GB’s Katarina Johnson-Thompson wins Götzis heptathlon
Katarina Johnson-Thompson smashes her personal best as she wins the heptathlon in Götzis
Katarina Johnson-Thompson smashed her personal best as she posted the best score in the world this year to win the heptathlon at the prestigious Hypo-Meeting in Götzis.
Johnson-Thompson, still just 21, moved to third on the all-time UK list leapfrogging Judy Simpson and Kelly Sotherton to sit behind only Olympic champions Denise Lewis and Jessica Ennis-Hill with her 6,682 points score.
She beat Canada’s Brianne Theisen-Eaton to the title, setting up what could be a mouthwatering head-to-head at this summer’s Commonwealth Games in Glasgow.
She set a 41.44 metre personal best in the javelin while British teenager Morgan Lake also broke 6,000 points for the first time, a European youth record that included personal bests in the shot, 200m and javelin.
Adam Gemili clocked 10.08 seconds to win the opening 100m at the Bedford International Games while Danny Talbot claimed the next race over the distance in 10.18 secs. And Dina Asher-Smith continued her impressive start to the season, clocking 11.21 secs to win the women’s 100m.
Jack Laugher won his first-ever silver medal at diving’s World Series in Canada.
Laugher, 19, upgraded his recent individual bronze to take second behind China’s He Chong in the 3m event.
He also partnered with Chris Mears to collect bronze in the 3m synchro, repeating their recent result in Moscow.
Tonia Couch and Sarah Barrow followed their silver medal performance in the London leg of the competition with another second place in the women’s 10m synchro.
Barrow finished fifth in the 10m individual final while former world champion and Olympic bronze medallist Tom Daley just missed out on the medals in the men’s platform, ranking fourth.
Great Britain’s men’s four and women’s pair both claimed gold at rowing’s European Championships in Belgrade.
The quartet of Andrew Triggs Hodge, George Nash, Mohamed Sbihi and Alex Gregory led from start to finish to take victory in a European best time of five minutes, 46.86 seconds.
And Olympic champion Helen Glover and world champion partner Polly Swann started their season where 2013 left off, finishing seven seconds ahead of Romania in 7:03.62.
Silvers were won by the British lightweight men’s pair, men’s quadruple sculls, lightweight men’s four and the women’s eight.
Olympic champion Kat Copeland, in her first major regatta since London 2012, took bronze in the lightweight women’s double sculls alongside Imogen Walsh.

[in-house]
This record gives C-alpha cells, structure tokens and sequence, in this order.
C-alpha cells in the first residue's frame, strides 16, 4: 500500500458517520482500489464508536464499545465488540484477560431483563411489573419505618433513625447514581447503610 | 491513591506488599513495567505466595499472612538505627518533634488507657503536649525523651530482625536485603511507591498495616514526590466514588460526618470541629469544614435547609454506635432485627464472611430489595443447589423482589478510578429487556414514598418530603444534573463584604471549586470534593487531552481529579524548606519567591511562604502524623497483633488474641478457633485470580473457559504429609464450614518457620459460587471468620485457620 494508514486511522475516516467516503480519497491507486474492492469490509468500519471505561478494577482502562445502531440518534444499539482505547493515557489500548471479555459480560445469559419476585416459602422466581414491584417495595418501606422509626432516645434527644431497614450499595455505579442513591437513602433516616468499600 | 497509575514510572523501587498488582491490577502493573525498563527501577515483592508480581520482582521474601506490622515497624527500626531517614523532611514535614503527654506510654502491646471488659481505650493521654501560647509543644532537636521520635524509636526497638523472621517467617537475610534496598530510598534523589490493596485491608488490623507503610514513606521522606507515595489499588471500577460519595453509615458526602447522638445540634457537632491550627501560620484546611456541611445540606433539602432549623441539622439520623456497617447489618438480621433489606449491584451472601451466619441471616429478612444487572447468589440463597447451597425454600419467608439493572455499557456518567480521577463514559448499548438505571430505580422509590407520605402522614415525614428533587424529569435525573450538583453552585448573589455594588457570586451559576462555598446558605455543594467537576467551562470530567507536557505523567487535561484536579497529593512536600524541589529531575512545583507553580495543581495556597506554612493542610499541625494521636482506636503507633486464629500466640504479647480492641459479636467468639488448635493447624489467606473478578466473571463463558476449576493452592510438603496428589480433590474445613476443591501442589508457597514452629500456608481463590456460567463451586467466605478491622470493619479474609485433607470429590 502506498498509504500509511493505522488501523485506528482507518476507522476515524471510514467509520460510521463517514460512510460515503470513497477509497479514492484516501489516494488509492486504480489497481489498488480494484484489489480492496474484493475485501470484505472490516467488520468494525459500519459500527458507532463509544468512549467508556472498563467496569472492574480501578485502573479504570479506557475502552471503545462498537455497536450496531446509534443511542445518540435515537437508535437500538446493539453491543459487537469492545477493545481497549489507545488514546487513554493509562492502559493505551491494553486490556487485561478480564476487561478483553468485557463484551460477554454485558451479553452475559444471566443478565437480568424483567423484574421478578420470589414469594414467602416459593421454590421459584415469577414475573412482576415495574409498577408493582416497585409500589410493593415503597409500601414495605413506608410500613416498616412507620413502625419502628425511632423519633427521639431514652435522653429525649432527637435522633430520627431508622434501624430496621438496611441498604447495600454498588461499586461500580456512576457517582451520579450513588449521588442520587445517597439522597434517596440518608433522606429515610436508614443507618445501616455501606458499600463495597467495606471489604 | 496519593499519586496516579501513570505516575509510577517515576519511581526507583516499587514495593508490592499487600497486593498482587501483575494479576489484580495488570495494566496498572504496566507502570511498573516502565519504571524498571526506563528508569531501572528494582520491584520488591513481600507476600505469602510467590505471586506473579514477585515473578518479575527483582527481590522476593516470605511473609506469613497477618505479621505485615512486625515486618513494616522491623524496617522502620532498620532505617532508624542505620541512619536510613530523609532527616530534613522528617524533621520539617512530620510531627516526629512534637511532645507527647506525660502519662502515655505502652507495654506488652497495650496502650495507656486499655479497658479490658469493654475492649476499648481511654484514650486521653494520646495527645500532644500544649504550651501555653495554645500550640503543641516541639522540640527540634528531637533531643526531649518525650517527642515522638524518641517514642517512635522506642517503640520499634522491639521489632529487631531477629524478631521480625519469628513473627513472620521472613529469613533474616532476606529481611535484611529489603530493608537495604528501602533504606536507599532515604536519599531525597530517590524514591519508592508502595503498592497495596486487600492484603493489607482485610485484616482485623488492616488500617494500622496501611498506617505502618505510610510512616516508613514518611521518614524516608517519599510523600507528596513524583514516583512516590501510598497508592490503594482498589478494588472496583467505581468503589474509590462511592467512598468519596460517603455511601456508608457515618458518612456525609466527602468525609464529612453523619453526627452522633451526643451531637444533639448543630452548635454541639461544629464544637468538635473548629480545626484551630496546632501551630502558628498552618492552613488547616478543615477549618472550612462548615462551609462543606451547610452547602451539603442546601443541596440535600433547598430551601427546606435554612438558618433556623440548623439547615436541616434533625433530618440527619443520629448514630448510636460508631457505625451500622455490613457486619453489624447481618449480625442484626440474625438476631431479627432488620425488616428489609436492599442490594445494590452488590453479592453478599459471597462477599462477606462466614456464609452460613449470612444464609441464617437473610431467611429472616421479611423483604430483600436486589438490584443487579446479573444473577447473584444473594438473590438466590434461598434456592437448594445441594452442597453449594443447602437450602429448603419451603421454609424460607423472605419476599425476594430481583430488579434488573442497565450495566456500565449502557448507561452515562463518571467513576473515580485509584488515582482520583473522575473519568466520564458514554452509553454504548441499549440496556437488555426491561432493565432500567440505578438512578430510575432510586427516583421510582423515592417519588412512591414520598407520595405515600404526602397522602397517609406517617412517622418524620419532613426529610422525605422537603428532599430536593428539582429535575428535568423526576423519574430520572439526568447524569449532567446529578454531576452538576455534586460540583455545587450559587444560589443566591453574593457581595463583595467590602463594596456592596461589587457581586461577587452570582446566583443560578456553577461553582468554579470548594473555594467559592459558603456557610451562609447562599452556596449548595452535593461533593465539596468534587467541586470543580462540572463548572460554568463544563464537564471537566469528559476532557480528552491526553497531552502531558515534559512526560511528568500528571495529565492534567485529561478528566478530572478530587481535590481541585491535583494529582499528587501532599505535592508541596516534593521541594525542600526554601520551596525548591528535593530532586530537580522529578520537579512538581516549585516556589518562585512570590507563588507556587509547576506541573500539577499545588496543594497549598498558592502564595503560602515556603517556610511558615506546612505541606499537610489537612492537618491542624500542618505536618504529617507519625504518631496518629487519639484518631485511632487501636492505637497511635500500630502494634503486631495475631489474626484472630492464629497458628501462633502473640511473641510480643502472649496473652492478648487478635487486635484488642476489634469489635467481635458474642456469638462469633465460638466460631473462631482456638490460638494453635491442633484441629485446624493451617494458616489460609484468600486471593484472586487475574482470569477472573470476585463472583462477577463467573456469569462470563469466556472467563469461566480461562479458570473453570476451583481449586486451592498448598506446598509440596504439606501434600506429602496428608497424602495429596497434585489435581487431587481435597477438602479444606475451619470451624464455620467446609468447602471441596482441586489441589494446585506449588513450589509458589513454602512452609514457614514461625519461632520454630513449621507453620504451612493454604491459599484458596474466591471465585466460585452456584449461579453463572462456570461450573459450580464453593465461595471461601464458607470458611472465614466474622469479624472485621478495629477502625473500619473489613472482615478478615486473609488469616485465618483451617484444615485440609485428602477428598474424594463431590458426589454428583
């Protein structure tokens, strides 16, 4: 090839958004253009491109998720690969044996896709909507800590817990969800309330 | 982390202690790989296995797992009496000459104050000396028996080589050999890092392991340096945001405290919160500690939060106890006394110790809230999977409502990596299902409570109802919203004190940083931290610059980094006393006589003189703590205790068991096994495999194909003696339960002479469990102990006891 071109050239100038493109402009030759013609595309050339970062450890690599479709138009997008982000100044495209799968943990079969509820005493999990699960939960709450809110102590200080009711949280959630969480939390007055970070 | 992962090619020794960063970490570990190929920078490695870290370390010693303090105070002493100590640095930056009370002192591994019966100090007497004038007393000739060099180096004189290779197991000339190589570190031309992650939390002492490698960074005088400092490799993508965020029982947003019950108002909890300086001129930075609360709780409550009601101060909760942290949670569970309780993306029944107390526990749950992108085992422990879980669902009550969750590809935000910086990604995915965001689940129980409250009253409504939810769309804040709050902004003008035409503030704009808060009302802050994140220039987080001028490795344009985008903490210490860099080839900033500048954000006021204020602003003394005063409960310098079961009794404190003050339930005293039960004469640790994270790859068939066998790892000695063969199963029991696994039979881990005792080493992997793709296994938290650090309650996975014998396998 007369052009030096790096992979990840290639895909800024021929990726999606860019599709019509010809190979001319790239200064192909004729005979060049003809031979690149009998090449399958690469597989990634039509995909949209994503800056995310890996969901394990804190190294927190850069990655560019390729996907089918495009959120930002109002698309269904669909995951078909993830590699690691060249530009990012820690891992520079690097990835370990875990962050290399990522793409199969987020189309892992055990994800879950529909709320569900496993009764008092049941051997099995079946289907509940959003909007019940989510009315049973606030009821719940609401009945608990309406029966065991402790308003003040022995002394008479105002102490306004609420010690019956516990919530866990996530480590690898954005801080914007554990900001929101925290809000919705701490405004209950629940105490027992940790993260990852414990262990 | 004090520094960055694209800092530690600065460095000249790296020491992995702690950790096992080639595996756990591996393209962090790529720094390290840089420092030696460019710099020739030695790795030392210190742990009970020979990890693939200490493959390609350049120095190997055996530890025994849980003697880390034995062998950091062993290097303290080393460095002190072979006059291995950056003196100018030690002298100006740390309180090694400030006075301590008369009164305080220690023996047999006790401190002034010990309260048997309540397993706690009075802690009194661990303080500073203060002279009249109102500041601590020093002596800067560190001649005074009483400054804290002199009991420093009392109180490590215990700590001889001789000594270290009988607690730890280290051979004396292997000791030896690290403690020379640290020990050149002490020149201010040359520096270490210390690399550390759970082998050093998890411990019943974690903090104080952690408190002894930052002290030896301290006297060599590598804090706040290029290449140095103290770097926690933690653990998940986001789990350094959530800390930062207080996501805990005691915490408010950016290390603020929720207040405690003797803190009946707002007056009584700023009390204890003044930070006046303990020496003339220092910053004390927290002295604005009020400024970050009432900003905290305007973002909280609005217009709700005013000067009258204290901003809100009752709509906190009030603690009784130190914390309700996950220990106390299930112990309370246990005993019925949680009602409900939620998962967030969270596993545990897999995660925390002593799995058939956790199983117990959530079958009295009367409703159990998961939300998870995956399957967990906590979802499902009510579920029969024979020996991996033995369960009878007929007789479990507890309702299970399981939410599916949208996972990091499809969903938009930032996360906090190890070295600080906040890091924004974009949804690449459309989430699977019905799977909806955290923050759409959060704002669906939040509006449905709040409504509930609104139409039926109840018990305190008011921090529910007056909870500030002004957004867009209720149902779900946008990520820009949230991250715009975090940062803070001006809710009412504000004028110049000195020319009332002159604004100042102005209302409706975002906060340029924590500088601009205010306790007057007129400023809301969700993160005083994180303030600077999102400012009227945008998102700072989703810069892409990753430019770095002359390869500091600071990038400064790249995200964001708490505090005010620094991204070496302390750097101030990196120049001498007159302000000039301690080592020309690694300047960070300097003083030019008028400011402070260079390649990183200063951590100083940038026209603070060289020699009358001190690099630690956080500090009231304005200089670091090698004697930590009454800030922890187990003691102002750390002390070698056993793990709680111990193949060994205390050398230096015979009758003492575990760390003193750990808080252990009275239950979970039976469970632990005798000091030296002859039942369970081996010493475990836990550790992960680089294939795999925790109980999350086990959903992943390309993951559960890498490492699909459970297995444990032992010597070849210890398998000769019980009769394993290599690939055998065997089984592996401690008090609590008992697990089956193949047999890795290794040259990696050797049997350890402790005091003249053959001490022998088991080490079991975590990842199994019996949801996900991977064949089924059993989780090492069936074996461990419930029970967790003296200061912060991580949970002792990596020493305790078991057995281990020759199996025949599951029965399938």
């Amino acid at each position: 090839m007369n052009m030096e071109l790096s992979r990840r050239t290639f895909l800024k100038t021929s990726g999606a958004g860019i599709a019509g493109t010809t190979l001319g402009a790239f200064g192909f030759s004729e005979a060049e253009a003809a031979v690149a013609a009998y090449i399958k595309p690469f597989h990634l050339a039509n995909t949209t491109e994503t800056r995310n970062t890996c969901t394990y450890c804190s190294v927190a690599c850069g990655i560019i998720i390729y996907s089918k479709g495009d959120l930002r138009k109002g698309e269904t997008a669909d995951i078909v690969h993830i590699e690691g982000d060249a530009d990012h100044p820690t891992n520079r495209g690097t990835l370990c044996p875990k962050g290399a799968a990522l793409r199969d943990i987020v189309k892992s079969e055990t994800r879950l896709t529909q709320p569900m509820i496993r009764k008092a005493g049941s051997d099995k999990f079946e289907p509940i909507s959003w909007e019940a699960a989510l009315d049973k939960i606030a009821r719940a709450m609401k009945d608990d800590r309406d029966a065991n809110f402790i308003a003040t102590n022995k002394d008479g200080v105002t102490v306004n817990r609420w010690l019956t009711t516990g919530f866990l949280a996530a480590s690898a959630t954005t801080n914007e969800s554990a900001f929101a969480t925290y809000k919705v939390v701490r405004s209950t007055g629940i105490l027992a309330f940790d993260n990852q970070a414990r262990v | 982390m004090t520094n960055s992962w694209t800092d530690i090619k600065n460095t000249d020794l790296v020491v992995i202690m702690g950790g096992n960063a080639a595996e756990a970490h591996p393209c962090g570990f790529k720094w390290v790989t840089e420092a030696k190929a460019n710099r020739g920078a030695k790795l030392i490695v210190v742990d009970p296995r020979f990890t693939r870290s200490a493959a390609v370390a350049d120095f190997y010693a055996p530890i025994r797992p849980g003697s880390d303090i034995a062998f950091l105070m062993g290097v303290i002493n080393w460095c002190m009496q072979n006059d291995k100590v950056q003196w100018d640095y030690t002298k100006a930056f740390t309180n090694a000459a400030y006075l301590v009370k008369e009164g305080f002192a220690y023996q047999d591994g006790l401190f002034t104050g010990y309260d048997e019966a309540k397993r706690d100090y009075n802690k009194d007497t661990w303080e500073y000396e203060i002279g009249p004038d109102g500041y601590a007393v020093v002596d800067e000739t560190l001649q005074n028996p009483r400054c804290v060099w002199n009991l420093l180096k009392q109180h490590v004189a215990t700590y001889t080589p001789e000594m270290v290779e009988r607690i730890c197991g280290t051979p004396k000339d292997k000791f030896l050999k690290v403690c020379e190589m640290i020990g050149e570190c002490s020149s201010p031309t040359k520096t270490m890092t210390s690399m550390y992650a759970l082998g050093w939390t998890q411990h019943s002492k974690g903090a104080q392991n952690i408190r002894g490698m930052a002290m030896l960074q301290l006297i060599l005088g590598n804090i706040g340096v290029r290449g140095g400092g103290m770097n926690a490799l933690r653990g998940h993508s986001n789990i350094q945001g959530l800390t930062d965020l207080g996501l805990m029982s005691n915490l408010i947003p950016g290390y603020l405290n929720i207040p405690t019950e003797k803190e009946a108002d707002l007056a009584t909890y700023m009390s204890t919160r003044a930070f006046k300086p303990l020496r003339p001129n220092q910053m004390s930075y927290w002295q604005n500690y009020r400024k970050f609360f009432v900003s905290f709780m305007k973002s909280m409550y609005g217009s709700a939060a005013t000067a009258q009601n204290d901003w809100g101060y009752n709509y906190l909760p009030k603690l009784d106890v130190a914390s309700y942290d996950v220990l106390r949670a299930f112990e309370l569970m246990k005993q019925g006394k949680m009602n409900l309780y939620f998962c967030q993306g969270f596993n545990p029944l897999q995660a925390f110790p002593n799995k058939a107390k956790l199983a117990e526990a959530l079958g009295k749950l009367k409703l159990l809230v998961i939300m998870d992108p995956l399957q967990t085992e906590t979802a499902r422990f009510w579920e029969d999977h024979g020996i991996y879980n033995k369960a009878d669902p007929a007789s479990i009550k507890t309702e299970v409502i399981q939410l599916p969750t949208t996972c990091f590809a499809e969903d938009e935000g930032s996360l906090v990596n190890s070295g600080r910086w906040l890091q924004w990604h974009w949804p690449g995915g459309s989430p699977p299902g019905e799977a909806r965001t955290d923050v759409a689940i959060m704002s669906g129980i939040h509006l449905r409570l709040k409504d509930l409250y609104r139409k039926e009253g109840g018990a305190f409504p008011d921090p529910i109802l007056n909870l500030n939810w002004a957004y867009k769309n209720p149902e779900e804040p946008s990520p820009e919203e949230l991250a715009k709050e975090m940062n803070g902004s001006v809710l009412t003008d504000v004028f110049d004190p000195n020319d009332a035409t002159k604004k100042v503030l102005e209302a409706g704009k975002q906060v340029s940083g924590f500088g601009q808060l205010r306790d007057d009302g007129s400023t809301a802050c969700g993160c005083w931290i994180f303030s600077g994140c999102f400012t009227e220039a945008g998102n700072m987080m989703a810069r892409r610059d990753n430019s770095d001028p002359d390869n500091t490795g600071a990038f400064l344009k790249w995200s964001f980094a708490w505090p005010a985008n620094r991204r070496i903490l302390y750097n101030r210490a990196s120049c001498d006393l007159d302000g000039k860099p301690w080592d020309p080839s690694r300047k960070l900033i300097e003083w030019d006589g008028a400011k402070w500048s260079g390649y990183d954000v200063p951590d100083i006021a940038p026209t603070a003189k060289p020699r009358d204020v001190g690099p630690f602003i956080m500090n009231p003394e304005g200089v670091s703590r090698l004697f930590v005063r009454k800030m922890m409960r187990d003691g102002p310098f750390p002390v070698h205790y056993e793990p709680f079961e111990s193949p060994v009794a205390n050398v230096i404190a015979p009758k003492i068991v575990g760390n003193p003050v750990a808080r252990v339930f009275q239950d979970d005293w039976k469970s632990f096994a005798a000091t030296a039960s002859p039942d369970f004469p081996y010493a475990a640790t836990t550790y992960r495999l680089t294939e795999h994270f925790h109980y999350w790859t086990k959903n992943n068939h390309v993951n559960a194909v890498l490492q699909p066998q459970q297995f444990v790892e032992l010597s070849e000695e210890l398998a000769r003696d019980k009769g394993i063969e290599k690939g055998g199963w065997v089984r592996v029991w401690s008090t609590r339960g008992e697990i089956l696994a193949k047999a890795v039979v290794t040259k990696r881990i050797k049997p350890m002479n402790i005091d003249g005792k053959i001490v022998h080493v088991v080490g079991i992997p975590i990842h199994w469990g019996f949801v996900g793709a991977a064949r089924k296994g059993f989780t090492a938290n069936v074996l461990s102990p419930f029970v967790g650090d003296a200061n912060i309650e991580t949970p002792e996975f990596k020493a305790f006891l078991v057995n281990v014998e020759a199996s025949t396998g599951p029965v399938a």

And the British men’s eight also finished third in the final race of the regatta to ensure the GB team topped the overall medal table.
Great Britain returned from the slalom canoe European Championships without any medals – but hopes are high ahead of this week’s opening World Cup of the season at the London 2012 venue at Lee Valley.
Competing in their first international competition since becoming C2 world champions last September, David Florence and Richard Hounslow were quick in both the heats and semis but made a critical error in the final, finishing seventh.
“It was pleasing being fastest in heats and second fastest in semis and it shows that we are capable of winning a medal,” said Florence.
“The touches in the final were obviously disappointing but we are very pleased with our form and our pace this weekend and pleased to put down such a fast time.”
Fiona Pennie was looking to defend her K1 title but her final time, while the fastest down the course, was ruined by a two-second penalty, meaning she settled for fifth.
“I was fast enough for sure, it was a pity about the touch,” she said.
“But it shows I’m fast enough this week and it will be good taking that home to the World Cup race in Lee Valley. Competing on my home water, hopefully I can be impressive.”
After an early season injury, Olympic triathlon champion Alistair Brownlee insisted he was just happy to be racing after finishing fourth at the World Series race in London, one place ahead of brother Jonathan Brownlee, last year’s world silver medallist.
Jodie Stimpson dropped from first to second in the season world rankings after finishing 11th in the women’s race, as she continues her recovery from a foot injury. Former world champion Helen Jenkins was the best placed British woman in seventh.
In total five British men and four women made the top 25 – pleasing performance director Brendan Purcell, despite the lack of a podium position.
“We’ve set ourselves a standard, and other people are challenging that standard, but we still know we’re heading in the right direction,” he said.
“In a very hectic sprint race we were able to get five guys in the top twenty which I think is significant. Alistair was a lot closer, he got to within 80m and didn’t have that full on sprint, but it will come.”
England captain Kate Richardson-Walsh fumed about her team’s start to their hockey World Cup campaign in the Netherlands.
The USA went ahead through a Paige Selenski goal and a Kasey Kolojejchick effort and while Richardson-Walsh pulled one back, a 2-1 defeat to a team ranked seven places below them was frustrating.
England’s men opened their campaign with a 1-1 draw against Spain. Alastair Brogdon gave England a sixth-minute lead in The Hague but Spain equalised through Eduard Tubau.
In archery, three-time Olympian Naomi Folkard has become the first British woman to shoot more than 1,350 points.
She set a new British women’s record with a score of 1,356 beating the existing record of 1,347 shot by Alison Williamson in 2003.
Elsewhere, Geraint Thomas won the Tour of Bavaria for the second time, finishing the five stage race with a 19-second advantage over Switzerland’s Mathias Frank.